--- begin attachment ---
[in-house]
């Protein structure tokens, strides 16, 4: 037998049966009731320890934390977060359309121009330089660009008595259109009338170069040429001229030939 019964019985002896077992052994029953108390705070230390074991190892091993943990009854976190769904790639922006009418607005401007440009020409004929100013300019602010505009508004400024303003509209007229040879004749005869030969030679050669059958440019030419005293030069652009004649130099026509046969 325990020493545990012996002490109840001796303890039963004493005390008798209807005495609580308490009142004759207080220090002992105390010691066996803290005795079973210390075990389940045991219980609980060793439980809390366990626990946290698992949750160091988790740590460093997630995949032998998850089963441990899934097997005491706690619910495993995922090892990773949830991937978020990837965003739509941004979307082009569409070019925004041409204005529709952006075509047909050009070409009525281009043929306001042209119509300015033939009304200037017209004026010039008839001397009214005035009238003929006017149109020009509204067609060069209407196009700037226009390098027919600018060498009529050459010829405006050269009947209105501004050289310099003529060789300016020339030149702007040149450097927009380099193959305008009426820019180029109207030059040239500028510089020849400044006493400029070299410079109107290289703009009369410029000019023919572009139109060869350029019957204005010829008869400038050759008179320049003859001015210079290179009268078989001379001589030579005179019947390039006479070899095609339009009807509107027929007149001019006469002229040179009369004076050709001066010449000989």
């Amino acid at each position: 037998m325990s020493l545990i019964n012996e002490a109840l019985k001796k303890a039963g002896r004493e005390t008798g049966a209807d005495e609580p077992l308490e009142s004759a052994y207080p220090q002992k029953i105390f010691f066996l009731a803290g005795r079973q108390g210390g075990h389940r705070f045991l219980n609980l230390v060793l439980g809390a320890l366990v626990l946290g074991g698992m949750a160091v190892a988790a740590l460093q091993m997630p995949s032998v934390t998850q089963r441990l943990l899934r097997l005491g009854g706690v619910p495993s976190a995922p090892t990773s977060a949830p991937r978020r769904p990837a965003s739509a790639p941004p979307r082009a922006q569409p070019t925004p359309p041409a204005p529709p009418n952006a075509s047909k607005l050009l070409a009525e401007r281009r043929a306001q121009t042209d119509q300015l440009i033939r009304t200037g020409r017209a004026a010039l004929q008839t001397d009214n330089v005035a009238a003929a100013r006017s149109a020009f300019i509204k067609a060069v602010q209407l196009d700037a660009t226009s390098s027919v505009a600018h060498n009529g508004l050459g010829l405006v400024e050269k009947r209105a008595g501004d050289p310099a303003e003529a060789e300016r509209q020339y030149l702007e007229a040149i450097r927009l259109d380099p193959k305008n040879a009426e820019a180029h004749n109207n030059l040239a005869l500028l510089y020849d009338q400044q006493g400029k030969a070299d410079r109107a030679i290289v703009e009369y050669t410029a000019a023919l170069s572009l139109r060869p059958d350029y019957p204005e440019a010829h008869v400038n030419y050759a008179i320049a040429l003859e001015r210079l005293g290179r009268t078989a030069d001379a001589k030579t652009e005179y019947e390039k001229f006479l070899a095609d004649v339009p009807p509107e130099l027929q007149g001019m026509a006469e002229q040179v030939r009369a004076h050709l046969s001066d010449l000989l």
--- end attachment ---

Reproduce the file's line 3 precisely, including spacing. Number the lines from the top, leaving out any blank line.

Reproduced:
């Amino acid at each position: 037998m325990s020493l545990i019964n012996e002490a109840l019985k001796k303890a039963g002896r004493e005390t008798g049966a209807d005495e609580p077992l308490e009142s004759a052994y207080p220090q002992k029953i105390f010691f066996l009731a803290g005795r079973q108390g210390g075990h389940r705070f045991l219980n609980l230390v060793l439980g809390a320890l366990v626990l946290g074991g698992m949750a160091v190892a988790a740590l460093q091993m997630p995949s032998v934390t998850q089963r441990l943990l899934r097997l005491g009854g706690v619910p495993s976190a995922p090892t990773s977060a949830p991937r978020r769904p990837a965003s739509a790639p941004p979307r082009a922006q569409p070019t925004p359309p041409a204005p529709p009418n952006a075509s047909k607005l050009l070409a009525e401007r281009r043929a306001q121009t042209d119509q300015l440009i033939r009304t200037g020409r017209a004026a010039l004929q008839t001397d009214n330089v005035a009238a003929a100013r006017s149109a020009f300019i509204k067609a060069v602010q209407l196009d700037a660009t226009s390098s027919v505009a600018h060498n009529g508004l050459g010829l405006v400024e050269k009947r209105a008595g501004d050289p310099a303003e003529a060789e300016r509209q020339y030149l702007e007229a040149i450097r927009l259109d380099p193959k305008n040879a009426e820019a180029h004749n109207n030059l040239a005869l500028l510089y020849d009338q400044q006493g400029k030969a070299d410079r109107a030679i290289v703009e009369y050669t410029a000019a023919l170069s572009l139109r060869p059958d350029y019957p204005e440019a010829h008869v400038n030419y050759a008179i320049a040429l003859e001015r210079l005293g290179r009268t078989a030069d001379a001589k030579t652009e005179y019947e390039k001229f006479l070899a095609d004649v339009p009807p509107e130099l027929q007149g001019m026509a006469e002229q040179v030939r009369a004076h050709l046969s001066d010449l000989l």